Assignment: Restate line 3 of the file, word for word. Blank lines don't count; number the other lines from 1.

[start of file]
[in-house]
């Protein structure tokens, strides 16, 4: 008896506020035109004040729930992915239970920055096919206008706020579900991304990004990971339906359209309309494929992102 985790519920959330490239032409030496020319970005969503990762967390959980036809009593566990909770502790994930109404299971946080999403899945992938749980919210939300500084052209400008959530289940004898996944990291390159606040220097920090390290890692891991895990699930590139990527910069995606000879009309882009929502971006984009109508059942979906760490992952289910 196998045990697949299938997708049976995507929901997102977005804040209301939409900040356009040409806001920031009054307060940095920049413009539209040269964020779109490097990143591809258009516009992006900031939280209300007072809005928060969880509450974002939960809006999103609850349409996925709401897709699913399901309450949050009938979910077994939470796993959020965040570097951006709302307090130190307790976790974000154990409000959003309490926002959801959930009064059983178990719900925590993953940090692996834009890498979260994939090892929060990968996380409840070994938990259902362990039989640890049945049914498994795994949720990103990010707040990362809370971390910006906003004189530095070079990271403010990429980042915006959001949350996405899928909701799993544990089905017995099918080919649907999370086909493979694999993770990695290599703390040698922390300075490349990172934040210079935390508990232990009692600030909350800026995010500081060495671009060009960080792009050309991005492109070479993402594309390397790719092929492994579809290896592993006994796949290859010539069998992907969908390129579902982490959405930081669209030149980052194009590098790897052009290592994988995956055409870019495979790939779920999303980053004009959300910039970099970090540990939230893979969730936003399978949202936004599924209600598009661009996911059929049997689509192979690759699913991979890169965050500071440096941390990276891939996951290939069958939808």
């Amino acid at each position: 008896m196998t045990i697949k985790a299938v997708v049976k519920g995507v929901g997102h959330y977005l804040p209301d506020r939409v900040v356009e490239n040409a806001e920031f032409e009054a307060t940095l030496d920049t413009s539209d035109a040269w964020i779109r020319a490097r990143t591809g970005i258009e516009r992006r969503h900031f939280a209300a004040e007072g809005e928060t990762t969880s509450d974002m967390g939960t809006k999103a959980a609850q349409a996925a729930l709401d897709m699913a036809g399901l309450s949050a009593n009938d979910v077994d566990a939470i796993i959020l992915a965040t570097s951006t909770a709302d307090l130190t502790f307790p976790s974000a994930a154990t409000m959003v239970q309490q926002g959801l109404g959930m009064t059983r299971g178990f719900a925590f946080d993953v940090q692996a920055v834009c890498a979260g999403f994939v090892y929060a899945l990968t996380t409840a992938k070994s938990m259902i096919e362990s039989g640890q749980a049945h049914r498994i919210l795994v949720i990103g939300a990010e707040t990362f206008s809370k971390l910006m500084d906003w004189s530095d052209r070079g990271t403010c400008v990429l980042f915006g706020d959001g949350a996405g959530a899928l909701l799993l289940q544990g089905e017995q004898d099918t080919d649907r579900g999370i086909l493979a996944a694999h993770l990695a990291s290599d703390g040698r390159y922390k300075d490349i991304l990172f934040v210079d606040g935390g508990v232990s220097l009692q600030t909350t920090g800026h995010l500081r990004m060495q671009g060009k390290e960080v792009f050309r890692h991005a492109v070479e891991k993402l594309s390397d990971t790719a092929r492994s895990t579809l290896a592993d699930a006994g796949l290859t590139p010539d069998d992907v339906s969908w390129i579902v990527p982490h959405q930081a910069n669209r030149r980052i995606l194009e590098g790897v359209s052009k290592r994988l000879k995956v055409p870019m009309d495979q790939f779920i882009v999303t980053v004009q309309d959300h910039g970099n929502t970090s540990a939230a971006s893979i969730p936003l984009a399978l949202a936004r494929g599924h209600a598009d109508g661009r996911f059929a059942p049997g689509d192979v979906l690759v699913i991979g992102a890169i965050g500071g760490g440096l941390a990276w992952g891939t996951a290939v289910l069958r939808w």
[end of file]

């Amino acid at each position: 008896m196998t045990i697949k985790a299938v997708v049976k519920g995507v929901g997102h959330y977005l804040p209301d506020r939409v900040v356009e490239n040409a806001e920031f032409e009054a307060t940095l030496d920049t413009s539209d035109a040269w964020i779109r020319a490097r990143t591809g970005i258009e516009r992006r969503h900031f939280a209300a004040e007072g809005e928060t990762t969880s509450d974002m967390g939960t809006k999103a959980a609850q349409a996925a729930l709401d897709m699913a036809g399901l309450s949050a009593n009938d979910v077994d566990a939470i796993i959020l992915a965040t570097s951006t909770a709302d307090l130190t502790f307790p976790s974000a994930a154990t409000m959003v239970q309490q926002g959801l109404g959930m009064t059983r299971g178990f719900a925590f946080d993953v940090q692996a920055v834009c890498a979260g999403f994939v090892y929060a899945l990968t996380t409840a992938k070994s938990m259902i096919e362990s039989g640890q749980a049945h049914r498994i919210l795994v949720i990103g939300a990010e707040t990362f206008s809370k971390l910006m500084d906003w004189s530095d052209r070079g990271t403010c400008v990429l980042f915006g706020d959001g949350a996405g959530a899928l909701l799993l289940q544990g089905e017995q004898d099918t080919d649907r579900g999370i086909l493979a996944a694999h993770l990695a990291s290599d703390g040698r390159y922390k300075d490349i991304l990172f934040v210079d606040g935390g508990v232990s220097l009692q600030t909350t920090g800026h995010l500081r990004m060495q671009g060009k390290e960080v792009f050309r890692h991005a492109v070479e891991k993402l594309s390397d990971t790719a092929r492994s895990t579809l290896a592993d699930a006994g796949l290859t590139p010539d069998d992907v339906s969908w390129i579902v990527p982490h959405q930081a910069n669209r030149r980052i995606l194009e590098g790897v359209s052009k290592r994988l000879k995956v055409p870019m009309d495979q790939f779920i882009v999303t980053v004009q309309d959300h910039g970099n929502t970090s540990a939230a971006s893979i969730p936003l984009a399978l949202a936004r494929g599924h209600a598009d109508g661009r996911f059929a059942p049997g689509d192979v979906l690759v699913i991979g992102a890169i965050g500071g760490g440096l941390a990276w992952g891939t996951a290939v289910l069958r939808w």